02 Feb

Where Do Characters Come From?

Posted in Character, Craft, DIY MFA, Writing

Some people collect stamps or seashells.  Some collect bottle caps or baseball cards.  Some even collect parking tickets.  I collect characters.  I squash them between the pages of my notebook, the way you might press flowers (or faeries).  I’ll let you in on some of the secret sources I turn to when I need to boost my stash.

In Real Life:  Basing characters on real people has some major advantages.  For starters, you’ll be able to observe an actual person (or if the real life person is dead, you’ll most likely be able to rely on primary source material).  Not only that, if you’re ever wondering what your character would think or do about something, you can just ask.  That said, there are two drawbacks you’ll need to consider if you decide to base a character on someone from real life:

  1. You could get sued.  You can avoid this problem by doing one of three things.  A) Avoid saying anything that could get you into trouble, which could lead to a very boring story.  B) Change enough of the details so that it’s no longer obvious that you’ve based the character on a specific person.  C) Base the character on someone who can’t sue you… like, say, your cat.
  2. You might get so caught up on being true-to-life that you’ll kill your story.  Remember, fiction is by definition fictional.  It’s not about getting the facts exactly right; it’s about crafting a story that reveals a greater Truth about life, humanity, all that good stuff.  Of course you can base certain elements of a character on a real person but in the end, you may have to discard some details that echo reality in favor of ones that will serve the story.

Situations:  The place where I discover most of my characters are in the situations themselves.  I often start with a vague idea like: “What if when you die, your job becomes to convince other newly-dead people about the benefits of being dead?”  Then I work on developing a character who would be the worst possible candidate to cope with that situation.  I know this sounds counter-intuitive.  After all, we’re usually taught to develop our character first then throw obstacles at him or her.  But if you think about it, this method accomplishes the same thing.  The only difference is that instead of starting with a character and developing obstacles that will throw him or her for a loop, you think of the situation first and then develop a character who’s most likely to freak out in that scenario.

Pictures:  I love looking at a picture and trying to figure out the story behind it.  Some of my favorite artists for this exercise are Edward Hopper, John Singer Sargent, and Edgar Degas.  Photography is also a great resource–especially antique portraits or work that’s photojournalistic in style.  Every time I go to a museum, I’ll get a handful of postcards that I think might spark interesting characters.  These days with the interwebs at our fingertips, we can find inspiration without even leaving the comfort of our office chair.  Here’s one of my favorites:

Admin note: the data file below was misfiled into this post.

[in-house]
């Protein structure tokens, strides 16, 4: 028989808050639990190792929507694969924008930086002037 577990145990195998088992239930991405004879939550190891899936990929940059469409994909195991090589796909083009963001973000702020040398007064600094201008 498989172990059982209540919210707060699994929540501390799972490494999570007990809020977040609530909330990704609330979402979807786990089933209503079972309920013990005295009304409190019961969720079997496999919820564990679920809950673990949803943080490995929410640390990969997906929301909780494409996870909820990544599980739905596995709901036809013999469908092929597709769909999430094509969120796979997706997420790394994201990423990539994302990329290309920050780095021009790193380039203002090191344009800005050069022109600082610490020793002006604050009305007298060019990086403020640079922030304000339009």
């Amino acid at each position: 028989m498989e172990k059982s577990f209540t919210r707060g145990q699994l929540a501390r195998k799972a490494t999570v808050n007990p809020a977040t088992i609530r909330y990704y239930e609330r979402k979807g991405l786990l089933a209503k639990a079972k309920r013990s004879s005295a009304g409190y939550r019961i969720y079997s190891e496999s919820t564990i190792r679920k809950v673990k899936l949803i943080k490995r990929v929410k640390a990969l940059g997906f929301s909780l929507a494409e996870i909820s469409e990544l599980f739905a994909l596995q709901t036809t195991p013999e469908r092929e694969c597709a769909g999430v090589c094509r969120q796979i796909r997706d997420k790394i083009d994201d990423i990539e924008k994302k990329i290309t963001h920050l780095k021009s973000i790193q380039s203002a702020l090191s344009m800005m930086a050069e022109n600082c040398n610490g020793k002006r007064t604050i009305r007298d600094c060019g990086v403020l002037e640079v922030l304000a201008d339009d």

Quotes:  One of the great things about living in a big city is that people will say the craziest things in public.  Seriously, it boggles my mind what some people will say while riding the subway or talking on their cell phones.  I used to feel bad about eavesdropping but now I figure, if these people are talking that loud, it’s because they want me to hear and use it in my book.  Whenever I hear a good line, I jot it down right away.  Here’s one I recently rediscovered in an old notebook:  “What do you mean she’s pregnant?  I thought she was just getting fat.”  Even though I just wrote down the quote and made no notes about the speaker, I get a clear mental picture of this character right away.

What about you: where do you go to find characters?  I showed you my sources, so now you show me yours, k?  Awesome.


Comments on this post

  1. Bookewyrme says:

    I mostly get mine from pictures or dreams. Sometimes I almost do that situation thing too though. I create a "strawman" sort of character as a place-holder, and then come up with a bit of plot and as the plot progresses, the character becomes more real and less of a placeholder.


    1. L.A. Colvin says:

      I like to watch people and make up stories about them but mostly I do the what-ifs too. My characters also come from situations and needs. If I needed someone to fix the cable and he was late then I get a story of why he was late and who that person is.

      1. Misha says:

        Hahahaha believe it or not, my characters find me. I guess my mind sponges up everything as you said and then spews out a new creation.

        Or… they just walk into my head and insist on being written about.


        1. Lindz says:

          I second Misha's approach, I feel like my character's find me. My characters come ready made with a look and a 'keystone trait', so all I need to do is sit down and have a long chat with em'. I'm in the throes of getting to know a new character right now, and its a ton of fun.

          1. Marie Rearden says:

            Ooh, nice post.

            I use a dash of real life inspiration and add in some imagination. That way, no one can say 'hey, that's me!' but I'll still know.

            Marie, http://marierearden.blogspot.com

            1. Guinevere says:

              Besides basing characters on people I know, I eavesdrop shamelessly, stare at people on the street who look like they would make good characters, and write notes to myself.

              Being a writer can lend itself to being a bit socially awkward…

              1. Kari Marie says:

                I like your idea of defining the situation and then figuring out the worst possible person to fill the roles! I'm a people watcher, but I also get my characters from images and news stories.

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